• Before facilitating a workshop or beginning a performance, take a moment to connect with your heart beat. Place your hand over your heart. Or take your own pulse. This will remind you that you’re in a body. If you’re carrying anxiety or heaviness or pain, imagine placing it in a beautifully furnished room, and tell it, “I’m going to go to work now, but I promise to come back to you, Sweetheart. Watch a favorite movie or just rest, and I’ll see you in 90 minutes.”
  • If you take a glass jar and fill it all the way up with rocks, you’ll get to the point where you can’t put in any more rocks….but you can pour in sand to the top….and then you can pour in water. Don’t treat self-care as the water you pour in at the end of the day, filling in small spaces. Instead, treat it like the rocks that go in first. This means doing the walk that refreshes you, the yoga that relaxes you, the lying under a tree that replenishes you before turning the computer on.
  • Do all you can to get a good night’s sleep. Avoid the computer screen before bed, if possible most of the evening (I struggle with this mightily!). Try aromatherapy baths or lotions, quiet music, walks, old magazines, hot cocoa – whatever helps you slow down.
  • Treat the work you’re most passionate about with enough respect to give it its own time and space, and then don’t miss your appointment with it. I strive to keep write-and-wander Wednesdays each week (where I don’t allow myself to do anything but my own writing….or wandering) because I know that if I wait until Friday to do my own writing, it won’t happen. Find what works for you, and treat it like an appointment that absolutely can’t be broken.
  • Reach out to friends and colleagues facing similar challenges. Meet for breakfast or afternoon tea or evening decaf to talk about what you’re facing and how to take loving care of yourself in the process. Perhaps you might want to form a talking circle, in which each person gets to say whatever she/he wants without anyone interrupting to try to fix what ails the speaker. The general rules for such circles are that each person gets an allotted amount of time to speak, no cross-talking is allowed, and deep listening is encouraged.
  • Tell yourself that the work-work will still be there tomorrow, and there will always be more to do tomorrow. So you couldn’t finish it all anyway! Think of your self-care as the ongoing foundation of all else you want to do in this life.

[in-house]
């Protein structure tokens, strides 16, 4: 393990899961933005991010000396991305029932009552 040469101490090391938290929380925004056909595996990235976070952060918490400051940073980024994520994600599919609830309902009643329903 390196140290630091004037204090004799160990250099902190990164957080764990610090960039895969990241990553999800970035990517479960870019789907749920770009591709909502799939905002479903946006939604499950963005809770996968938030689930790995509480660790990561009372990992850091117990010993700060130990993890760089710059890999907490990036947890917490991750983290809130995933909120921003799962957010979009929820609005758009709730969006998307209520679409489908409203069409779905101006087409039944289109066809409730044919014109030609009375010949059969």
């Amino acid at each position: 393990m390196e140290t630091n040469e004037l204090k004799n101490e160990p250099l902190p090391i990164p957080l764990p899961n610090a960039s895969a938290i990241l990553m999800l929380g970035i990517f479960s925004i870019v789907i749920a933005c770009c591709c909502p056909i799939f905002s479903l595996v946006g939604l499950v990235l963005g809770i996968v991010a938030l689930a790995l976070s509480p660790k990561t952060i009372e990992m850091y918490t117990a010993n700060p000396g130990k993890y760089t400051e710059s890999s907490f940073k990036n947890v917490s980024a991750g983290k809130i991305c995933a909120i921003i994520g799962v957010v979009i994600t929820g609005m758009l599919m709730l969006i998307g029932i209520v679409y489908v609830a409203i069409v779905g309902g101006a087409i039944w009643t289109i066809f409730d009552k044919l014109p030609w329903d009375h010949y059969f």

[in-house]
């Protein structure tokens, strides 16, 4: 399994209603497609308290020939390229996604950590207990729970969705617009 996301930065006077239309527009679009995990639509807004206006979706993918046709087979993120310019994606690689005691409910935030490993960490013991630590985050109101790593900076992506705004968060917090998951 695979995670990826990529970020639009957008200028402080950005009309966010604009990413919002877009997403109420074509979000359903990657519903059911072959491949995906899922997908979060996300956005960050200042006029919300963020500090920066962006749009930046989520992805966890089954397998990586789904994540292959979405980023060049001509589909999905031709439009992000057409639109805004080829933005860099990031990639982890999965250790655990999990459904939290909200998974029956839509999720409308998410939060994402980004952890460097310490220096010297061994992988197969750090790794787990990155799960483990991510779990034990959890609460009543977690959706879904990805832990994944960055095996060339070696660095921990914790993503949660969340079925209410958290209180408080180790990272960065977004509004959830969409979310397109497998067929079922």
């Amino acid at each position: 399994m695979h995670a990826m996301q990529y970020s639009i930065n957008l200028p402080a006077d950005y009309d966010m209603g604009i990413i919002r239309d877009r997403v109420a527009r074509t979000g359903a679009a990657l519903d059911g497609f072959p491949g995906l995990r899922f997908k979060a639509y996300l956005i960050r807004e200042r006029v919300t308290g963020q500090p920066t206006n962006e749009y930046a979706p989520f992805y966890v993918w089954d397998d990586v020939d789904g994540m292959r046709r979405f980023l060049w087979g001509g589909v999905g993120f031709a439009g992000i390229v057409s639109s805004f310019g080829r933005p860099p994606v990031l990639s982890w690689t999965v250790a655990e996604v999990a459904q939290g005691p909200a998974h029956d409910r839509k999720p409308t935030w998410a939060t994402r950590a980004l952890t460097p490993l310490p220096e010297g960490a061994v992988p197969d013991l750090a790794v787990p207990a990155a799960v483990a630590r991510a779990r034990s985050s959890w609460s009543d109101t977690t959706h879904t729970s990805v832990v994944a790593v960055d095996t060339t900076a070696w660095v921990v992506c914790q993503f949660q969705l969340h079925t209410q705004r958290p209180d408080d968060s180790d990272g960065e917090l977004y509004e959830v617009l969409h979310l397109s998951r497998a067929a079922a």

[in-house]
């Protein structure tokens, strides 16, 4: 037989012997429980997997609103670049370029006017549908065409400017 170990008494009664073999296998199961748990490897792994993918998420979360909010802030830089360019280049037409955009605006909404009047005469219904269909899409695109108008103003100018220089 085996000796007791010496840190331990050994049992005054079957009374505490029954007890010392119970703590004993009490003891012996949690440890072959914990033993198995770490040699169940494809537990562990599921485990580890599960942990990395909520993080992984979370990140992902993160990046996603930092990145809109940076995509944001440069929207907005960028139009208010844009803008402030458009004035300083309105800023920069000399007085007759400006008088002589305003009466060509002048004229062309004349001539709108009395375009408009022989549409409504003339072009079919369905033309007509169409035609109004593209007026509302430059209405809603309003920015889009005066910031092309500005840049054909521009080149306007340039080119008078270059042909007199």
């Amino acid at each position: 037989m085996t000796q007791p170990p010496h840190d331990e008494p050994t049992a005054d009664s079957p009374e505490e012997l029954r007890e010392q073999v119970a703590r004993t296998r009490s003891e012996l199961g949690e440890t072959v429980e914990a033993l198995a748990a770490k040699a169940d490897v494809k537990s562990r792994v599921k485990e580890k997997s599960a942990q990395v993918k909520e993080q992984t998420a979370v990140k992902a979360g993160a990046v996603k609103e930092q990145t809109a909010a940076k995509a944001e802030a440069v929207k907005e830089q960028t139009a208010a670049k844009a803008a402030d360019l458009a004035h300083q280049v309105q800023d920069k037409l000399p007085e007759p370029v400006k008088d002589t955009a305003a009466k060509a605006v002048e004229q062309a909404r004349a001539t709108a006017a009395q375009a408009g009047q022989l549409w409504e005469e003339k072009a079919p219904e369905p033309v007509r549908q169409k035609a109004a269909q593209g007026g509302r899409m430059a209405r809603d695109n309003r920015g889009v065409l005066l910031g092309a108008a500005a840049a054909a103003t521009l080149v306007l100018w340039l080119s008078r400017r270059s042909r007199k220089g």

• Speaking of this life, try to remind yourself as often as possible what’s most important to you. The more you can de-escalate the little things (the snitty email from your sister-in-law, the extra charge on your phone bill, your spouse fighting with your teenager), the more easily you can deal with those little things without causing yourself extra stress. Save your freak-outs for the freak-out-worthy whenever and however possible.
  • When facing health issues, bring TLA along to treat yourself. I once helped heal a foot wound by singing to my foot (when I was safely alone of course). Write your questions, and then write or sing your body’s reply (a great exercise is to let a part of your body tell its story). Seek out metaphors to help you reflect on yourself. Bring in the tools that help – colored pencils or gel pens, sturdy notebooks, great CDs.
  • Treat the things you do to connect with yourself with as much respect as you would official therapy sessions (including anything from psychotherapy to massage therapy). Sometimes I tell myself I’m doing hammock therapy, movie therapy, ice cream therapy, nap therapy (great way to boost the immune system by the way – and so is sex), walking therapy, friend therapy.
  • If that word “therapy” isn’t one that brings you a sense of health, don’t use it – tell yourself you have an appointment with a shamanic flick, or a well-being walk. Or say what my kids say (although they often say it sarcastically): I’m going to my happy place now.

When life becomes too stressful, first chance you get, declare it “spa day.” Isolate yourself in a room in your home or a beautiful place you can set up a blanket outside without being disturbed. Play your favorite music, take a bath with eucalyptus or lavender, prepare yourself (or buy something already prepared) healthy and delicious food, read a book you enjoy, and if possible, get a massage or pedicure or whatever is a great physical treat for you. There’s no need to travel to those high-priced spas in the Sonoran desert. Take vacations (even to the Sonoran desert if that’s what you want). Real vacations. Not ones to visit family members so stressful to be around that you have to pack extra antacid. Not ones to work or pitch your work. Even if you only have enough time and gas money to get to your own backyard, declare yourself on a vacation (and don’t bring your computer or cell phone along). Pitch a tent, sit in it with a cup of tea and good book, high quality organic chocolate within arm’s reach and lot of pillows. If anyone or anything calls you (barring real emergencies), simply say, “I’ll get to that when I get back from vacation. Wish you were here. There are inexpensive retreat centers all over the U.S., many of which are run by religious organizations. There are also camps everywhere, and off-season, they tend to be quiet, picturesque and quite affordable. Look into what’s near you, and make it a habit to regularly visit a place where you feel renewed. If money is tight, see what work-study arrangements you can make (could you do a storytelling workshop with the staff or present something on writing and social change to the board).

  • Do what you love as often as you can.
  • Live the poems, stories and songs you love.